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Christian rugby star kicked out of league after posting what Bible says about homosexual behavior

Christian rugby star Israel Folau has been in trouble with Rugby Australia over his Instagram  post  last month warning "drunks, hom...

Christian rugby star Israel Folau has been in trouble with Rugby Australia over his Instagram post last month warning "drunks, homosexuals, adulterers, liars, fornicators, thieves, atheists, idolaters" that "Hell awaits" them.

What was the verdict?

Well, a "three-person tribunal" moved Friday to terminate Folau's four-year, $4 million contract over the post, CNN reported.

Rugby Australia chief executive officer Raelene Castle had the following to say about Folau's "high-level breach of the code of conduct," the network noted:

This is a decision that will change the landscape for sport in Australia and possibly across the world ... we wanted to make sure we took the time to get the decision right. While Rugby Australia accepts the panel's decision directing termination of Israel Folau's contract for his high-level breach of the code of conduct, we want to stress that this outcome is a painful situation for the game. In rugby, there is not a place for someone that puts their views or position in front of everyone else's. That is true of every employee that we have at Rugby Australia, not just the player base, every employee for Rugby Australia, we all need to work together and lived to the values of Rugby Australia.
CNN noted the decision "effectively ends" Folau's rugby career.
In addition, sportswear brand Asics dropped Folau's contract over the issue, CNN said in a separate story.

"We believe sport is for everyone and we champion inclusivity and diversity," Asics said in a statement, CNN noted. "While Israel Folau is entitled to his personal views, some of those expressed in recent social media posts are not aligned with those of Asics. As such, our partnership with Israel has become untenable and he will no longer represent Asics as a brand ambassador."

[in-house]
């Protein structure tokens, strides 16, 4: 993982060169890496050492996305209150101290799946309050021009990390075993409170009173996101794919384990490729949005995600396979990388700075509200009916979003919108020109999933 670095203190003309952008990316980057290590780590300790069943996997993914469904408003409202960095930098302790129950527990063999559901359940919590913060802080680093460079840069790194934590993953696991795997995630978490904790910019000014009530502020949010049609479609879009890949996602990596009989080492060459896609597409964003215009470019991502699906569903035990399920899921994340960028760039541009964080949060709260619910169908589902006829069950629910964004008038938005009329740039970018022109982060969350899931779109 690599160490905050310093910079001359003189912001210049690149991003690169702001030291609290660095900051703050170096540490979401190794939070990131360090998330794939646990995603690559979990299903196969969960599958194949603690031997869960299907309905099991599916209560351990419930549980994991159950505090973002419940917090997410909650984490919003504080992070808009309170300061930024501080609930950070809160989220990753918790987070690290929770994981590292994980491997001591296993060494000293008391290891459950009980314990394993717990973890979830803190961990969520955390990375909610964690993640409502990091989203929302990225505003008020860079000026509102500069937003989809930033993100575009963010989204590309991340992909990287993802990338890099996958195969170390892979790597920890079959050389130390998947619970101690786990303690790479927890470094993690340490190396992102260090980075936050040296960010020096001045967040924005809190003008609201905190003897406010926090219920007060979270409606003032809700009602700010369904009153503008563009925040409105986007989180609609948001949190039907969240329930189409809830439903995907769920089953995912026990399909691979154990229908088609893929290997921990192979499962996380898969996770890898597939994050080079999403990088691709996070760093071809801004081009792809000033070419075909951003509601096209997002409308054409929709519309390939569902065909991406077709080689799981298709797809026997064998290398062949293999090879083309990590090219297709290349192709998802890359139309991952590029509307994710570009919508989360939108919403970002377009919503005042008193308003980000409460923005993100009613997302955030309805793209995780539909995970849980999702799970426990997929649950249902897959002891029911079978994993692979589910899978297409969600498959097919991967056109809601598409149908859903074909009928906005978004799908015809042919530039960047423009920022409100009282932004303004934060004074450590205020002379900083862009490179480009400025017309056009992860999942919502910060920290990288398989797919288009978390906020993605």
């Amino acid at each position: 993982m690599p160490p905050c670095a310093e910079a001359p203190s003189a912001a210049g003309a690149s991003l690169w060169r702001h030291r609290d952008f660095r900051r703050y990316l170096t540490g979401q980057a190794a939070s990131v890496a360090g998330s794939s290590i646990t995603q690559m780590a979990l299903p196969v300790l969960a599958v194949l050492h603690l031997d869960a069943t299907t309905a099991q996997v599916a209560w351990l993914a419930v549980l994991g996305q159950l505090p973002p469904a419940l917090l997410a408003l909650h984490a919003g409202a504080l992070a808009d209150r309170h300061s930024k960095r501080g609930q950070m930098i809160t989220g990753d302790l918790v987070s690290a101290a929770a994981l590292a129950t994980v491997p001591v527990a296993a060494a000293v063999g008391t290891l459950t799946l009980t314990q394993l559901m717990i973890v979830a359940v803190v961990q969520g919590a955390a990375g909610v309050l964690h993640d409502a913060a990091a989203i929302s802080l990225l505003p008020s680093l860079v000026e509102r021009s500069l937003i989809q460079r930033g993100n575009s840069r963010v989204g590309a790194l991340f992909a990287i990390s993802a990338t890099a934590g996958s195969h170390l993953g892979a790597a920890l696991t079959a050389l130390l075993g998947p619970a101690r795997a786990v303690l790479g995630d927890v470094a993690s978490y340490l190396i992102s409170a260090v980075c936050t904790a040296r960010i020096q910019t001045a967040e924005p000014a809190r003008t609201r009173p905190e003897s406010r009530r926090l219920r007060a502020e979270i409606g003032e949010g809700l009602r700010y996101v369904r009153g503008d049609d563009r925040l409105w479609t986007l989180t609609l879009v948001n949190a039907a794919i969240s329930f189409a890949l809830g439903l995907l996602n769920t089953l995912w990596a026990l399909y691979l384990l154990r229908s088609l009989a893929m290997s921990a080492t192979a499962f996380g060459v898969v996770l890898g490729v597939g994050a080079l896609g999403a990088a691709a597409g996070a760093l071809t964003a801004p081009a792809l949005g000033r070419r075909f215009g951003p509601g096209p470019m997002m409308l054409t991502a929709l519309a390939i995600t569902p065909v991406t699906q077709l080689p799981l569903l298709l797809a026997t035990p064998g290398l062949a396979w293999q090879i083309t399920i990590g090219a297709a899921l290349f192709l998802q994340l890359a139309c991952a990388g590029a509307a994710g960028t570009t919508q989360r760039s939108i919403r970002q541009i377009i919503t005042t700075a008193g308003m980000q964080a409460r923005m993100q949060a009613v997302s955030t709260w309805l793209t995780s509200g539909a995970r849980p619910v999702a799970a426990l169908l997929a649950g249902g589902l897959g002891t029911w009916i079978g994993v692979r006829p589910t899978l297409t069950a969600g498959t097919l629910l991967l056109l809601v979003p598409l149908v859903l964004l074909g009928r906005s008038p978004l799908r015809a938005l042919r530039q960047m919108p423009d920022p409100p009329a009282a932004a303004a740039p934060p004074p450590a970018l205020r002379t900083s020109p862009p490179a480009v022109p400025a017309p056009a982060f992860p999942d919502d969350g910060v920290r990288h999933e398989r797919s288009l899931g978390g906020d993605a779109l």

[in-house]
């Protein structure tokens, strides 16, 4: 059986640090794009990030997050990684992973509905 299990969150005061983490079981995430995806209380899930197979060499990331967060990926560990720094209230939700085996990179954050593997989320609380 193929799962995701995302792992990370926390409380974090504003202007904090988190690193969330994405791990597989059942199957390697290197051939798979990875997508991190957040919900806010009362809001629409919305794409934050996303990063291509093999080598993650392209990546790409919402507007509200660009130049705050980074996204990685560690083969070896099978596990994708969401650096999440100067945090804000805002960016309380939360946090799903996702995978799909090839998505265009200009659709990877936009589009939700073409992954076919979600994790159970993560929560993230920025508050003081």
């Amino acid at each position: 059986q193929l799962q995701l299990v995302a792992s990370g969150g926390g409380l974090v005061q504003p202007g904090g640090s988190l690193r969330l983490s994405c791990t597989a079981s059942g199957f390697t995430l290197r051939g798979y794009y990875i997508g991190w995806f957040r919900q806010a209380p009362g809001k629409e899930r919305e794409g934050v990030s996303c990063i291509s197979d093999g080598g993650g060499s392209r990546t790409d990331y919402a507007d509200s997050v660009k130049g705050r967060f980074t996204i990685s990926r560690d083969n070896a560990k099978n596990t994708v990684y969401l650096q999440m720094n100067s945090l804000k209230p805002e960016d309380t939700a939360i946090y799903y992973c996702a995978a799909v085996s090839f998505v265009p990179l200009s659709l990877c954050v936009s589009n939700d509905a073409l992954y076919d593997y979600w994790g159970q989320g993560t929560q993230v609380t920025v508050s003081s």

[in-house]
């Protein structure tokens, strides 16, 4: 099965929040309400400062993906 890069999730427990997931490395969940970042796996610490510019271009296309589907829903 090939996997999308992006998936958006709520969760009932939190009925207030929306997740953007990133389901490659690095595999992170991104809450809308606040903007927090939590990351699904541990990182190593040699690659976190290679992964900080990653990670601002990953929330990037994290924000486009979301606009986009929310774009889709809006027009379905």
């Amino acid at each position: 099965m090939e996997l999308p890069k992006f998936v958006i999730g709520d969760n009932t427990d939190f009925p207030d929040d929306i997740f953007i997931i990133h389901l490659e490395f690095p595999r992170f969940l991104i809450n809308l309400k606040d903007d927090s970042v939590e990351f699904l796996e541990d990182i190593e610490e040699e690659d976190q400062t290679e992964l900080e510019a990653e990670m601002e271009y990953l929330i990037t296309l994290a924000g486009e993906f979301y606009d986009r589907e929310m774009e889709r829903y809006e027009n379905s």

What did Folau have to say?

"I am deeply saddened by today's decision to terminate my employment, and I am considering my options," Folau said, the network reported. "As Australians, we are born with certain rights, including the right to freedom of religion and the right to freedom of expression. The Christian faith has always been a part of my life, and I believe it is my duty as a Christian to share God's word. Upholding my religious beliefs should not prevent my ability to work or play for my club or country."
He has 72 hours to appeal the decision, CNN said.

The network reported that Folau, 30, spoke at a Sydney church service and said he "could probably go back and be able to play the game and get everything back to the way it used to be. The way that Satan works, he offers you stuff that could look good to the eye and makes you feel comfortable. And if you go down that path, all the worries and troubles will go away."

However, CNN said he added a crucial caveat: "When we come to Christ it's no longer our will anymore. It's always the will of God that comes first."


  1. Doing the right thing often comes with a very high price.

  2. I am encouraged that he had the strength to follow Jesus. It helps me find the strength to do the same. Thank you Folau. dr. rw